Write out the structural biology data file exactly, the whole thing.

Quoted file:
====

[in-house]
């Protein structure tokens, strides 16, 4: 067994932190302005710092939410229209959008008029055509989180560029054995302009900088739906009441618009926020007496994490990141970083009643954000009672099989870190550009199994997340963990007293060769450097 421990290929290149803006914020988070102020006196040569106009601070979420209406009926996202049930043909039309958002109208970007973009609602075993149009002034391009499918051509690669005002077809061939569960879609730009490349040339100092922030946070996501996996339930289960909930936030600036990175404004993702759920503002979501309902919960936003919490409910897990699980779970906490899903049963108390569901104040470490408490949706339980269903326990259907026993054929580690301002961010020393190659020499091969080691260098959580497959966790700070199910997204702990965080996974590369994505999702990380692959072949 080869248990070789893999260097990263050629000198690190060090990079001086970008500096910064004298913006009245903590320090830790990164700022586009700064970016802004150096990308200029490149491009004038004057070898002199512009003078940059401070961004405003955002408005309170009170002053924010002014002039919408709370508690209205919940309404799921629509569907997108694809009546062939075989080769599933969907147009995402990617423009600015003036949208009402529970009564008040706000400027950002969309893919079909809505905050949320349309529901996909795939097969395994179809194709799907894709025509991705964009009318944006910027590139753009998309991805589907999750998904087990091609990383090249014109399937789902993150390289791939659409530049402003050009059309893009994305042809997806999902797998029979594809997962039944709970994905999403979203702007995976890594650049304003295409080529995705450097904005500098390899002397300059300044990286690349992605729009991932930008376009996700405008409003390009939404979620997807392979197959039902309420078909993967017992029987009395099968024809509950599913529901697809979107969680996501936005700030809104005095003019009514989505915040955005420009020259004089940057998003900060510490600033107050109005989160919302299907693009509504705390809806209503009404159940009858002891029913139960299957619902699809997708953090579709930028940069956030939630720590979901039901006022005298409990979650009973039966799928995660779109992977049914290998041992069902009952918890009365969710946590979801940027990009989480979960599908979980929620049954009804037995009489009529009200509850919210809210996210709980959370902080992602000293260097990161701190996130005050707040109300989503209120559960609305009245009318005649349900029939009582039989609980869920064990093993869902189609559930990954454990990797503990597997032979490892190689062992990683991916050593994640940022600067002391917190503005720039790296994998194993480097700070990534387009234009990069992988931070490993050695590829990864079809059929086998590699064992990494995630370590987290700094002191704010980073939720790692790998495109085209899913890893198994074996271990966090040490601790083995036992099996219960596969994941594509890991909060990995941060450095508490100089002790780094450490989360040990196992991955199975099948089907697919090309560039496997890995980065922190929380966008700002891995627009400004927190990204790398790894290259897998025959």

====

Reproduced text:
[in-house]
């Protein structure tokens, strides 16, 4: 067994932190302005710092939410229209959008008029055509989180560029054995302009900088739906009441618009926020007496994490990141970083009643954000009672099989870190550009199994997340963990007293060769450097 421990290929290149803006914020988070102020006196040569106009601070979420209406009926996202049930043909039309958002109208970007973009609602075993149009002034391009499918051509690669005002077809061939569960879609730009490349040339100092922030946070996501996996339930289960909930936030600036990175404004993702759920503002979501309902919960936003919490409910897990699980779970906490899903049963108390569901104040470490408490949706339980269903326990259907026993054929580690301002961010020393190659020499091969080691260098959580497959966790700070199910997204702990965080996974590369994505999702990380692959072949 080869248990070789893999260097990263050629000198690190060090990079001086970008500096910064004298913006009245903590320090830790990164700022586009700064970016802004150096990308200029490149491009004038004057070898002199512009003078940059401070961004405003955002408005309170009170002053924010002014002039919408709370508690209205919940309404799921629509569907997108694809009546062939075989080769599933969907147009995402990617423009600015003036949208009402529970009564008040706000400027950002969309893919079909809505905050949320349309529901996909795939097969395994179809194709799907894709025509991705964009009318944006910027590139753009998309991805589907999750998904087990091609990383090249014109399937789902993150390289791939659409530049402003050009059309893009994305042809997806999902797998029979594809997962039944709970994905999403979203702007995976890594650049304003295409080529995705450097904005500098390899002397300059300044990286690349992605729009991932930008376009996700405008409003390009939404979620997807392979197959039902309420078909993967017992029987009395099968024809509950599913529901697809979107969680996501936005700030809104005095003019009514989505915040955005420009020259004089940057998003900060510490600033107050109005989160919302299907693009509504705390809806209503009404159940009858002891029913139960299957619902699809997708953090579709930028940069956030939630720590979901039901006022005298409990979650009973039966799928995660779109992977049914290998041992069902009952918890009365969710946590979801940027990009989480979960599908979980929620049954009804037995009489009529009200509850919210809210996210709980959370902080992602000293260097990161701190996130005050707040109300989503209120559960609305009245009318005649349900029939009582039989609980869920064990093993869902189609559930990954454990990797503990597997032979490892190689062992990683991916050593994640940022600067002391917190503005720039790296994998194993480097700070990534387009234009990069992988931070490993050695590829990864079809059929086998590699064992990494995630370590987290700094002191704010980073939720790692790998495109085209899913890893198994074996271990966090040490601790083995036992099996219960596969994941594509890991909060990995941060450095508490100089002790780094450490989360040990196992991955199975099948089907697919090309560039496997890995980065922190929380966008700002891995627009400004927190990204790398790894290259897998025959």